More Than Just a Market

winterhat

With Bow Little Market closed for the season, this is the first Thursday in a long time that we’re at home. It was a great season. One of the treasures I picked up this summer at the market was this wool hat made by Mica Jensen of Kittynitz. I needed a new hat for winter, and this one with ear flaps is supper warm, and keeps my head dry when it is drizzling. While trying it on, I got to talk to her about her life in Germany and my ancestors from Switzerland, and how one of my great-great grandfathers, John Geiger, up and left his beautiful farm in the Jura Mountains for rural Ohio because a tavern opened nearby and he did not want his children growing up so close to drinking and dancing. Somethings people do are unforgivable. I have yet to forgive John Geiger for leaving Switzerland. If he had stayed, I might be herding cows on that beautiful pasture up in the Jura Mountains. If there had been Facebook back then, he would have seen that there is just as much drinking and dancing in Ohio, and that moving was pointless.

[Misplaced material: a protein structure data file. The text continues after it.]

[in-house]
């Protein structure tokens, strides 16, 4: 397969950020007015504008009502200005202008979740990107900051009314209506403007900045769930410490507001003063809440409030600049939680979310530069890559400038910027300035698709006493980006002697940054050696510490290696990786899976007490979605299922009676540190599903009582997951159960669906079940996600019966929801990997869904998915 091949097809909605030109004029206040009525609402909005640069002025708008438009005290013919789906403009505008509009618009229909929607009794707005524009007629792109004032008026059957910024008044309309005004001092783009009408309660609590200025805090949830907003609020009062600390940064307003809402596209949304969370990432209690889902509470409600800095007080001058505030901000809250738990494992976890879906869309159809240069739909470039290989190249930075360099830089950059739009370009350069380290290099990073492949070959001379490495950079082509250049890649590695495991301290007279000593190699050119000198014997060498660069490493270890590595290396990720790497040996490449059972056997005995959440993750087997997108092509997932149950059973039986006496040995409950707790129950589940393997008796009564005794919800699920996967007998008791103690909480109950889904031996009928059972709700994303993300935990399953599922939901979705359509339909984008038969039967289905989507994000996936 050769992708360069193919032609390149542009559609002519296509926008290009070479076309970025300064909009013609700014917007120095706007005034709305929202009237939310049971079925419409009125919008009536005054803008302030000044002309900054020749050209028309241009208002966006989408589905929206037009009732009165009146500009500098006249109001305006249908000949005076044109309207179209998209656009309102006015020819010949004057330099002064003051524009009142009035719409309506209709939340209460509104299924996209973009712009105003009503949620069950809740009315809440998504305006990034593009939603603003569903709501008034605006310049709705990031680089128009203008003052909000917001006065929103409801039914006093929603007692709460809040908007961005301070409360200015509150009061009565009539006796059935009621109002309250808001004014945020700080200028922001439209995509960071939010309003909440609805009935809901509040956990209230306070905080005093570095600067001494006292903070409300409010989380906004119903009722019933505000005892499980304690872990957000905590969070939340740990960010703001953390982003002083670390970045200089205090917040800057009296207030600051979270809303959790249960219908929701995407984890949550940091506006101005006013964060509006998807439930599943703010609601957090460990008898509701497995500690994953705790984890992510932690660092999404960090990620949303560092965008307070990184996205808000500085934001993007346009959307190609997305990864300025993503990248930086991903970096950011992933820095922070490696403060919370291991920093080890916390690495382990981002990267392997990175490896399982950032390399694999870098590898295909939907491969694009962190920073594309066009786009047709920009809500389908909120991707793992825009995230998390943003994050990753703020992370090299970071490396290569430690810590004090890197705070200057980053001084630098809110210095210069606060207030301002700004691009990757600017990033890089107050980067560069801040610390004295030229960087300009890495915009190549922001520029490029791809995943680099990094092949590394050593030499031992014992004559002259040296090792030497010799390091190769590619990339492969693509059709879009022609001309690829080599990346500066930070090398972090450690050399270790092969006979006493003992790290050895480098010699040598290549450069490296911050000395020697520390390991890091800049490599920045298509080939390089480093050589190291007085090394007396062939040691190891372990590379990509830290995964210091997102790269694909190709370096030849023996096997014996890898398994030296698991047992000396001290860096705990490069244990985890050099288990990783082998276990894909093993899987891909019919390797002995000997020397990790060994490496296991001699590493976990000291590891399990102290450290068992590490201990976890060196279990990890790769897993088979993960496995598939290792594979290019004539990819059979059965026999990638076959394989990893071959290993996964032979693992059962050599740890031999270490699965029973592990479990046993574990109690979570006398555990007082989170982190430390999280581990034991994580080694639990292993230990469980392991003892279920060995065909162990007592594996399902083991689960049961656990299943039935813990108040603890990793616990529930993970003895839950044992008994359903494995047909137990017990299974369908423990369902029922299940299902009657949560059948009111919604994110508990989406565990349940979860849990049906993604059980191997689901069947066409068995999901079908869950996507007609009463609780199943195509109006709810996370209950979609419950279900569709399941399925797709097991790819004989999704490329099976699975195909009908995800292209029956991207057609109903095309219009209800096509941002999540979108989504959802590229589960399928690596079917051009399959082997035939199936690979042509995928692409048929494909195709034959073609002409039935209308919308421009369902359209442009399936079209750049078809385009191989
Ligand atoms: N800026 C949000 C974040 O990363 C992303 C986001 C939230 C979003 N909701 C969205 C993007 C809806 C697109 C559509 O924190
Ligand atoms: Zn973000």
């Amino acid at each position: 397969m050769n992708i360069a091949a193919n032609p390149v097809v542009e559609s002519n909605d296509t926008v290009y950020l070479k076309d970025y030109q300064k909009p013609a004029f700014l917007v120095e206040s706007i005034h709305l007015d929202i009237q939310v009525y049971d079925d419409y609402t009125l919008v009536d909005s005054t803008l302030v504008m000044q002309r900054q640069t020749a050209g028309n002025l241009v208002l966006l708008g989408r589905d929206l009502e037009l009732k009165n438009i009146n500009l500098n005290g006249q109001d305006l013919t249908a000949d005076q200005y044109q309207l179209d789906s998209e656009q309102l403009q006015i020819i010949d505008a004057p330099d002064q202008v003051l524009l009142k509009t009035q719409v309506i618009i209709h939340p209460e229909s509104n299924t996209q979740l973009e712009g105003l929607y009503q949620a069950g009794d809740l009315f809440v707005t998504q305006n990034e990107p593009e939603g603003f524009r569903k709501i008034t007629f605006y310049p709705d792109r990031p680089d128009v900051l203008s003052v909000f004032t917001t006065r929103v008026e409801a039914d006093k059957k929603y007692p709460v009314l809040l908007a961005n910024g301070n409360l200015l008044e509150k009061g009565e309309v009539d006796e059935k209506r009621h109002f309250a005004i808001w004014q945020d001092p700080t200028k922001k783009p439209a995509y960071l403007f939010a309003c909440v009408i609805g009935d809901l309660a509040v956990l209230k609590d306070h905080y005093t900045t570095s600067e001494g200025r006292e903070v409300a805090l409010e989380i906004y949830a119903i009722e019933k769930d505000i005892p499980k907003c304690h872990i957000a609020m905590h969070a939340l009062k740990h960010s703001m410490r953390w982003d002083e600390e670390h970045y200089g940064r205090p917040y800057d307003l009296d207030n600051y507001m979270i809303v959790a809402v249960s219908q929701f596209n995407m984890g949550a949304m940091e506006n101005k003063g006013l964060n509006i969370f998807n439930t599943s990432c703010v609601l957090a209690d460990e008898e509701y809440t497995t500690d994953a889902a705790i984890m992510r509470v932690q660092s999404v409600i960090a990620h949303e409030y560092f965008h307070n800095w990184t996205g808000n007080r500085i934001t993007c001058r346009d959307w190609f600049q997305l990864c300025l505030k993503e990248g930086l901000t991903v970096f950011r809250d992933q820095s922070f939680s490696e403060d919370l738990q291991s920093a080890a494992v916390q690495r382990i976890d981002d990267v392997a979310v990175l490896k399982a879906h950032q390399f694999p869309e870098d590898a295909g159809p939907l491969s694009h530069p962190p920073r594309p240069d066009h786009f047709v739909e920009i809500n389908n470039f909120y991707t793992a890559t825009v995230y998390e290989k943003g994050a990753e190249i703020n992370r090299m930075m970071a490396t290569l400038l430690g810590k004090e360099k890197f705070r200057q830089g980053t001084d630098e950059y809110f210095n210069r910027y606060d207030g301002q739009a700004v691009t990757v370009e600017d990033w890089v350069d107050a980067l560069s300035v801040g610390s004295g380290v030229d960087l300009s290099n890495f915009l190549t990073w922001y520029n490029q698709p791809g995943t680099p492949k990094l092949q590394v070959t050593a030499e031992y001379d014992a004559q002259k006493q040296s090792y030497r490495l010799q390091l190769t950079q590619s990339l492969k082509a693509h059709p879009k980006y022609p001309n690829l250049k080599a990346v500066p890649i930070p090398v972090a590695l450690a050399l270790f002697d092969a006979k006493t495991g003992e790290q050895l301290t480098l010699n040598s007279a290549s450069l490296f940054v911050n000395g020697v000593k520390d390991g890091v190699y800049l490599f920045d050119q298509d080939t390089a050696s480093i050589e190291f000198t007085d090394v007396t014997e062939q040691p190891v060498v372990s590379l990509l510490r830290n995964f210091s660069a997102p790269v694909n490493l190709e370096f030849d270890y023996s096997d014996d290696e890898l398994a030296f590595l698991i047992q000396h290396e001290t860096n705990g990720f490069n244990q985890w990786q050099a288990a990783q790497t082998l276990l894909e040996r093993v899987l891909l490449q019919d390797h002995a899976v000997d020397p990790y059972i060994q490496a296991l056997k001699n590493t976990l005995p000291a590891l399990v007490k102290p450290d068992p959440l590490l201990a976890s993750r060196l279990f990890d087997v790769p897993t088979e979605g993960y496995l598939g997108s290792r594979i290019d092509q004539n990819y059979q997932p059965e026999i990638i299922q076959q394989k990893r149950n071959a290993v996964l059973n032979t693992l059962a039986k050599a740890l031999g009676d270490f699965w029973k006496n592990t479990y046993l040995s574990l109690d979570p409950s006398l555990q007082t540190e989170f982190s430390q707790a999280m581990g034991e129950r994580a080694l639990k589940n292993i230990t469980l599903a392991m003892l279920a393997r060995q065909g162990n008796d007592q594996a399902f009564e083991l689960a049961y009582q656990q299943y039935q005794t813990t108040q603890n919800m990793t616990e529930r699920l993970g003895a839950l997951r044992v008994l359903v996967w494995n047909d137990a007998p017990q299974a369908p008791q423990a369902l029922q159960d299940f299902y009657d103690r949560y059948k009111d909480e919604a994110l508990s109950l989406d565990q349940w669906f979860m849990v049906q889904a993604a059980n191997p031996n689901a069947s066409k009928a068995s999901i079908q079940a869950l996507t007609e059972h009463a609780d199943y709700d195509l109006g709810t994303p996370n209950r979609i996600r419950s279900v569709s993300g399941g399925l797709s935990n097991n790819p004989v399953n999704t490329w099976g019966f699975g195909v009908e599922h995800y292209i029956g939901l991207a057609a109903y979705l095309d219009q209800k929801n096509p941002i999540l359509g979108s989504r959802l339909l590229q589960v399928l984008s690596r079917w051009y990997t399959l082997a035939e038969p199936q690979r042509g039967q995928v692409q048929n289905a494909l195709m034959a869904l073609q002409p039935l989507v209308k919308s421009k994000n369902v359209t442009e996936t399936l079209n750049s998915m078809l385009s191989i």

When you buy an article of clothing at a huge store, you have no idea who made it. There is no connection to the hands which toiled to make you that item you wear. This disconnect between the items you use every day and the people who made them for you is a recent phenomenon. Hundreds of years ago, nearly everything you wore and used was made by someone who lived nearby. You knew the person who cobbled your shoes. You probably met them every day. You knew the hands that sewed your clothes. You knew the expressions of the person who made your furniture, the laughter of the person who threw the clay pots you ate out of every day. You probably even knew the sheep who provided you the wool that kept you warm. You were reminded every day of the importance of all the people, animals, and plants around you, and how working and living together, you sustained each other.

All these connections are gone in our busy modern lives. We have no idea who bakes our bread, sews our clothes, grows our food, and many fewer chances to say “Thank you” directly to the people whose hands enrich our lives.

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